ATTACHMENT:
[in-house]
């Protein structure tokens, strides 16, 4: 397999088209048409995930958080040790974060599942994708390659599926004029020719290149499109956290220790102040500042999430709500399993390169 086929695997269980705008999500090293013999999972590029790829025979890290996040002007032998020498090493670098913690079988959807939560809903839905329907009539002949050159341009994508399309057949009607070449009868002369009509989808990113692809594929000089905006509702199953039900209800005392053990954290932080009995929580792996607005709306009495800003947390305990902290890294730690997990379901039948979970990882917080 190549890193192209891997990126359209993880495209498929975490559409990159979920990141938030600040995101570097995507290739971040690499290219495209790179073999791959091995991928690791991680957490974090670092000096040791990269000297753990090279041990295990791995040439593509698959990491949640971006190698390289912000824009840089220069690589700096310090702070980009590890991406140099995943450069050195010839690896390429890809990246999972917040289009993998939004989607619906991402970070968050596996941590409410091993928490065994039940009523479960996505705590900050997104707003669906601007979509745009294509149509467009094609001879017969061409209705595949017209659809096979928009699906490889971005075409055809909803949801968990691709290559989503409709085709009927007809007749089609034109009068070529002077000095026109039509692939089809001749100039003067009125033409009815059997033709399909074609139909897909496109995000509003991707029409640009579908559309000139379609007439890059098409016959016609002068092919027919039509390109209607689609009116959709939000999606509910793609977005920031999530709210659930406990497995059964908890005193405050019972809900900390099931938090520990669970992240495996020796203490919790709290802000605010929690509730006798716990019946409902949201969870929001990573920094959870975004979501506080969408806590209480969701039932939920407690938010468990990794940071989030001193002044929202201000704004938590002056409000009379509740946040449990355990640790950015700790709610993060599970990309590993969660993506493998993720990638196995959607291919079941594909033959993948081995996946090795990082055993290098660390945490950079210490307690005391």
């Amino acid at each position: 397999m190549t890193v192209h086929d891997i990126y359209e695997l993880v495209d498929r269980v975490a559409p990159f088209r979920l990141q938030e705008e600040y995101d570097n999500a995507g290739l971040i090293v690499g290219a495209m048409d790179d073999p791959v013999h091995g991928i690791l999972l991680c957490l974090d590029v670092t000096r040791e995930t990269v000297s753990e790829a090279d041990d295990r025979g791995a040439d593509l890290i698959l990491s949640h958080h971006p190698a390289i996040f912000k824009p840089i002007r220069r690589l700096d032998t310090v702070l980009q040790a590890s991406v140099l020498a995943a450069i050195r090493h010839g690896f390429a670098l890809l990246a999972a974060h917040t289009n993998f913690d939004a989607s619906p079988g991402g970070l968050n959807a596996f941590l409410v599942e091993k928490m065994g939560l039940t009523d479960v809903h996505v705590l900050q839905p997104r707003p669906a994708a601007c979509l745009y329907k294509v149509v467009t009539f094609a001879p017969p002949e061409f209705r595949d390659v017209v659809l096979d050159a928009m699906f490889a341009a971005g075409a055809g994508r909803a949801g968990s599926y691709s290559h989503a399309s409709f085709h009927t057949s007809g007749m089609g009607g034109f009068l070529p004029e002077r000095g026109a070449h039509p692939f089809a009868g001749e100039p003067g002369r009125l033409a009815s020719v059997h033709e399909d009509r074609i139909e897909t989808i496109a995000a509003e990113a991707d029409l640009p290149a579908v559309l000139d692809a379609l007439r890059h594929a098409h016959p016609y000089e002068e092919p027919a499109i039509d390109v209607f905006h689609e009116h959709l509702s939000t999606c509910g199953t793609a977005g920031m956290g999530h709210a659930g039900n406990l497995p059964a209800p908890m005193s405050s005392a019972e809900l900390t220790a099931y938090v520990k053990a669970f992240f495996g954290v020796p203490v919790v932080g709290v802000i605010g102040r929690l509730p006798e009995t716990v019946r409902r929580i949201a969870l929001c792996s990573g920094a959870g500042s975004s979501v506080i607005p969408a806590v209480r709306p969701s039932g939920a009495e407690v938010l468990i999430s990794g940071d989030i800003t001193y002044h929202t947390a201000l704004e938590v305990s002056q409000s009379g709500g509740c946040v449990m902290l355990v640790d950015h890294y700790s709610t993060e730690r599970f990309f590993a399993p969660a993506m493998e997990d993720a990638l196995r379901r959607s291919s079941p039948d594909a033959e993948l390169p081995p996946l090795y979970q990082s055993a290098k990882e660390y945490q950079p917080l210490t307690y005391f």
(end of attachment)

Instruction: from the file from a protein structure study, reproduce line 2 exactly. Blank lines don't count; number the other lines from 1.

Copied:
């Protein structure tokens, strides 16, 4: 397999088209048409995930958080040790974060599942994708390659599926004029020719290149499109956290220790102040500042999430709500399993390169 086929695997269980705008999500090293013999999972590029790829025979890290996040002007032998020498090493670098913690079988959807939560809903839905329907009539002949050159341009994508399309057949009607070449009868002369009509989808990113692809594929000089905006509702199953039900209800005392053990954290932080009995929580792996607005709306009495800003947390305990902290890294730690997990379901039948979970990882917080 190549890193192209891997990126359209993880495209498929975490559409990159979920990141938030600040995101570097995507290739971040690499290219495209790179073999791959091995991928690791991680957490974090670092000096040791990269000297753990090279041990295990791995040439593509698959990491949640971006190698390289912000824009840089220069690589700096310090702070980009590890991406140099995943450069050195010839690896390429890809990246999972917040289009993998939004989607619906991402970070968050596996941590409410091993928490065994039940009523479960996505705590900050997104707003669906601007979509745009294509149509467009094609001879017969061409209705595949017209659809096979928009699906490889971005075409055809909803949801968990691709290559989503409709085709009927007809007749089609034109009068070529002077000095026109039509692939089809001749100039003067009125033409009815059997033709399909074609139909897909496109995000509003991707029409640009579908559309000139379609007439890059098409016959016609002068092919027919039509390109209607689609009116959709939000999606509910793609977005920031999530709210659930406990497995059964908890005193405050019972809900900390099931938090520990669970992240495996020796203490919790709290802000605010929690509730006798716990019946409902949201969870929001990573920094959870975004979501506080969408806590209480969701039932939920407690938010468990990794940071989030001193002044929202201000704004938590002056409000009379509740946040449990355990640790950015700790709610993060599970990309590993969660993506493998993720990638196995959607291919079941594909033959993948081995996946090795990082055993290098660390945490950079210490307690005391």